Have you ever heard about the “Shark Papers” and how these papers earned that name? This little event in Jamaica’s past, involving a ship called the “Nancy” from the United States, and the ship’s identifying papers (eventually called the Shark Papers) found in a shark, may sound like it came straight from the pages of a well-read collection of science fiction short stories, and not something that actually happened. But, my dear readers, this little story really did occur.
Aliens. Whenever this word pops up in popular culture our first imaginings are of green-skinned and bug-eyed beings, who took it upon themselves to travel millions of light years to our solar system, visit earth and frighten the bejesus out of us simple humans (or to eat, enslave, experiment, exterminate or impregnate us! Yikes!). Needless to say movies like Aliens and Predator (my absolutely favourite movie franchises of the genre!) perpetuates quite brilliantly this idea of human-hungry/xenophobic aliens we all love to watch on the big screen.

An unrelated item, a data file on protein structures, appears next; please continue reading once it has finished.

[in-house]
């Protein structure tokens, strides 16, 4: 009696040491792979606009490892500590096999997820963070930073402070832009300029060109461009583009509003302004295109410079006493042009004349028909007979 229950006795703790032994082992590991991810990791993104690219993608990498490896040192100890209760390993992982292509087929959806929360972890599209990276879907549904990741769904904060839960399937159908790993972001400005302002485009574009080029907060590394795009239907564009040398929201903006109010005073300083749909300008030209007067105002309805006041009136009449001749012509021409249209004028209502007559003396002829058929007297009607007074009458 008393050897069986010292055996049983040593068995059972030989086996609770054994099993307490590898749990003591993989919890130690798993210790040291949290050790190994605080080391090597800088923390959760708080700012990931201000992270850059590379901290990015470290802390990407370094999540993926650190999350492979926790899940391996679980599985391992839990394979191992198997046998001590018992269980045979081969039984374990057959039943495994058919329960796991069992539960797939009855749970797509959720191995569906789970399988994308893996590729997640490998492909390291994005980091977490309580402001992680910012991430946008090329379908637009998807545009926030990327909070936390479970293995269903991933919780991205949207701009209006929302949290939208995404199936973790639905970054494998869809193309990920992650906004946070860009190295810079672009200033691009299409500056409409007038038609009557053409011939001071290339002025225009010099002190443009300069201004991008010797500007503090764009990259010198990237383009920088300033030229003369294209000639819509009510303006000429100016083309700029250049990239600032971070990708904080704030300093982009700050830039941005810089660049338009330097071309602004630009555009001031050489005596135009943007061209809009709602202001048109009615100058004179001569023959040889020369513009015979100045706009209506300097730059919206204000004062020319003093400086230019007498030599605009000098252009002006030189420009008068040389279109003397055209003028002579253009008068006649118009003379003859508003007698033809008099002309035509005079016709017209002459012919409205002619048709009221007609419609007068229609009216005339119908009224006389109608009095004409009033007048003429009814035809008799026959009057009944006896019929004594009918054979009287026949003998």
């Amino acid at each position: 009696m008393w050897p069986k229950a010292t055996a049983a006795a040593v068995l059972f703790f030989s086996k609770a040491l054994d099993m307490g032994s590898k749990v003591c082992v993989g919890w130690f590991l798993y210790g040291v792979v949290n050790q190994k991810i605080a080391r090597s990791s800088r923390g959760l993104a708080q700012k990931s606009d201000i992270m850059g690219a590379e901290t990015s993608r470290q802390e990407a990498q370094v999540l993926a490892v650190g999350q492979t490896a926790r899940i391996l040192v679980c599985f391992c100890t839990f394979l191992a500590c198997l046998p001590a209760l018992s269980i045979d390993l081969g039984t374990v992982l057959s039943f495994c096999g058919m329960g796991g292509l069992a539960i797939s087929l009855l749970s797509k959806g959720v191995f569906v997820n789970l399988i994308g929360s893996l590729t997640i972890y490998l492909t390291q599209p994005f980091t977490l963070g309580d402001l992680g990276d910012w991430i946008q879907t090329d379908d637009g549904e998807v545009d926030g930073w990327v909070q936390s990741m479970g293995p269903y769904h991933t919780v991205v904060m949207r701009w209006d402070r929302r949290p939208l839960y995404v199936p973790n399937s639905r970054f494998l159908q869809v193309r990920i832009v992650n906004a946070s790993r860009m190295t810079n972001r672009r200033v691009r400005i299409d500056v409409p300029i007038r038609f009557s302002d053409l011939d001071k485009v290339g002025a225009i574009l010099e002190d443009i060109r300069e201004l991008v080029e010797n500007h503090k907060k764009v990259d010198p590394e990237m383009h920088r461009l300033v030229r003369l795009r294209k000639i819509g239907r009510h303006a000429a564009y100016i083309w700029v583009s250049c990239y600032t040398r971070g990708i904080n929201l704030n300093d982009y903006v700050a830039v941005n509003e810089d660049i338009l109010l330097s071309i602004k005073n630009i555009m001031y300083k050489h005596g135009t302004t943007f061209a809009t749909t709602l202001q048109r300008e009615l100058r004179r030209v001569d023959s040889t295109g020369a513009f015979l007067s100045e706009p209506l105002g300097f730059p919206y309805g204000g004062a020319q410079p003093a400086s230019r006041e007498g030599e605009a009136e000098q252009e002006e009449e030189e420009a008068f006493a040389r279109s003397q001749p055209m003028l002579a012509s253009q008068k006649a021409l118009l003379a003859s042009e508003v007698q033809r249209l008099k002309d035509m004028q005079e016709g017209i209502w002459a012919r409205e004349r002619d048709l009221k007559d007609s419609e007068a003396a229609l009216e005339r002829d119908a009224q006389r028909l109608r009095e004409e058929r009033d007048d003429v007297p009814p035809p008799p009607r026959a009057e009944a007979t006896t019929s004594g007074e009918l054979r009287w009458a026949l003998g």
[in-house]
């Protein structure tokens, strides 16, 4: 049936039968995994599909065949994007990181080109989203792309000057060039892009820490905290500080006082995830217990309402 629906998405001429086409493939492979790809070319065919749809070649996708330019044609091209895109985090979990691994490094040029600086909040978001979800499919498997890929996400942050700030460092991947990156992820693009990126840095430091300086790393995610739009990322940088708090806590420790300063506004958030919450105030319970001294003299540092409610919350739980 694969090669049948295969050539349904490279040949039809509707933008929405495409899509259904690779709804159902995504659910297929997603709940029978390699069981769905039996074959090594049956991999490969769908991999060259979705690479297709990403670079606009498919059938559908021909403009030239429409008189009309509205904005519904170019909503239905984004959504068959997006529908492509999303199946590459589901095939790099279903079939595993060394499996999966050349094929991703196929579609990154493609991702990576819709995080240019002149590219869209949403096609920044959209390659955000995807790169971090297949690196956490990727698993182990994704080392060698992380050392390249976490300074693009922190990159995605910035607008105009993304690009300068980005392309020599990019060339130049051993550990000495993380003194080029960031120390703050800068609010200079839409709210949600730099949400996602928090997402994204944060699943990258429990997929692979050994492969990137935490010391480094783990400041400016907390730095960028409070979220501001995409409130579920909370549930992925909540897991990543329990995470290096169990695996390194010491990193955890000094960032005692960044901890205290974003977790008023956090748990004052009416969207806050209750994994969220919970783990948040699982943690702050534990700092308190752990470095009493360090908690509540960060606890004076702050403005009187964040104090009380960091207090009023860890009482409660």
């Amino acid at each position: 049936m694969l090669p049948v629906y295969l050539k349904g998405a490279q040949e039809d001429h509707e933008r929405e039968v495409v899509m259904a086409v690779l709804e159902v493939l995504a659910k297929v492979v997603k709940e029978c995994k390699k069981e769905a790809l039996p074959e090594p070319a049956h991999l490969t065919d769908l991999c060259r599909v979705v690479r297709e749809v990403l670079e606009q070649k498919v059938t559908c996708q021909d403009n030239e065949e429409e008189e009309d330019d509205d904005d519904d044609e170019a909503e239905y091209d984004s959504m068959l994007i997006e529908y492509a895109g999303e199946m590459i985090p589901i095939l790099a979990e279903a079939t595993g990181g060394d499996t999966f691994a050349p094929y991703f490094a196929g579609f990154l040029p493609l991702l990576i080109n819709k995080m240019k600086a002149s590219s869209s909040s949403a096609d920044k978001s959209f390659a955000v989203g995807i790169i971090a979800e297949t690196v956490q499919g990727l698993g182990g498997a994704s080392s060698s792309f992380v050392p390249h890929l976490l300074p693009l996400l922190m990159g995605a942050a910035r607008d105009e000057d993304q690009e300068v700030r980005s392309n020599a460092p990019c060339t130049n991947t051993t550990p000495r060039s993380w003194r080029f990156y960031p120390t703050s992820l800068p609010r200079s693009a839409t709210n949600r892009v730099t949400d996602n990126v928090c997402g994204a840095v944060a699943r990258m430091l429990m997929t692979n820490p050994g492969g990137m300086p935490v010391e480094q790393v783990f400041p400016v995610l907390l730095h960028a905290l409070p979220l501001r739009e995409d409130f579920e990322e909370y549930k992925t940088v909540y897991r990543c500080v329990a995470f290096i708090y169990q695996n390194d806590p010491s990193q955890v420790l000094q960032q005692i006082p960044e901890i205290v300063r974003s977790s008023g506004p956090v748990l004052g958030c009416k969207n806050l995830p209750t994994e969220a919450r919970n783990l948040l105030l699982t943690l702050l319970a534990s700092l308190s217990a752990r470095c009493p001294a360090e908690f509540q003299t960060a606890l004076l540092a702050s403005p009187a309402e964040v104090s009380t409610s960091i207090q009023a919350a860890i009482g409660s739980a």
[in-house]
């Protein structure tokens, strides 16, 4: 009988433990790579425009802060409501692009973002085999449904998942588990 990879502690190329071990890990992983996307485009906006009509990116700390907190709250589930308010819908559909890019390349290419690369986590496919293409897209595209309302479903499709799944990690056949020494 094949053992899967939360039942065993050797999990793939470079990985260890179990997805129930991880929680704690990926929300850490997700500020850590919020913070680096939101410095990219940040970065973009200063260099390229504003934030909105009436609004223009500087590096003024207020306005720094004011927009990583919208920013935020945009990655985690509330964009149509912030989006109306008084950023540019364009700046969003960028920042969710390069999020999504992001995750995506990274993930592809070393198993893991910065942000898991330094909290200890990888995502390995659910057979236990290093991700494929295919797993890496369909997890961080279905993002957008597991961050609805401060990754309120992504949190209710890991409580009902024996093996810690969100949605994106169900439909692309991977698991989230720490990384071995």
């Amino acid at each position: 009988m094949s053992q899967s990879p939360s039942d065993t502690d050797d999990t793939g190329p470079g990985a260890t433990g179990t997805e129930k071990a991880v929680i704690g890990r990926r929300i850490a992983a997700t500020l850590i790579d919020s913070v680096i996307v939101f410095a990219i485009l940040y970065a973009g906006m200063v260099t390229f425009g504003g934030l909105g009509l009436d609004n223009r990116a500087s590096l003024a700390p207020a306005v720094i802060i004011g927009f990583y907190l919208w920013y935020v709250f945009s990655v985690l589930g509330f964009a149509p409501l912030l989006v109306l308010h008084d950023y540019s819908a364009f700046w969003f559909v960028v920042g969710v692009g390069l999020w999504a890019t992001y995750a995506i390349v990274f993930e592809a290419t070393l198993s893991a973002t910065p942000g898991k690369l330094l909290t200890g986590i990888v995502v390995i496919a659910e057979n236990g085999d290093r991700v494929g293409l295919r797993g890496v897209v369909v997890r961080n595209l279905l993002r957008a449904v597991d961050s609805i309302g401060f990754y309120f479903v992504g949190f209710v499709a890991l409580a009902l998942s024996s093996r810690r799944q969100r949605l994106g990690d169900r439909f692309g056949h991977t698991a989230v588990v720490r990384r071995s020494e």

In the context of today’s tour though, I’m talking about the deliberate and not so deliberate introduction of earth-bound animal species from other geographic locations into Jamaica’s ecosystem and their consequences, if any. One or two might just surprise you.
Hol’ dawg! Every Jamaican should know what this phrase means: somebody at your gate is indicating that they have arrived so you need to put up your dogs. If you have a yard with a lot of dogs like mine then you must have heard hol’ dawg being shouted at your gate at one point or other. So why would every Jamaican know what this phrase means? Because the majority of Jamaican households – uptown, downtown, all-around-town households – have at least one dog in dem yard.
On the whole, though, Jamaicans have an ambivalent relationship with dogs: from our folklore, proverbs and everyday interactions with this animal described as man’s best friend. Why is that? Our history, of course!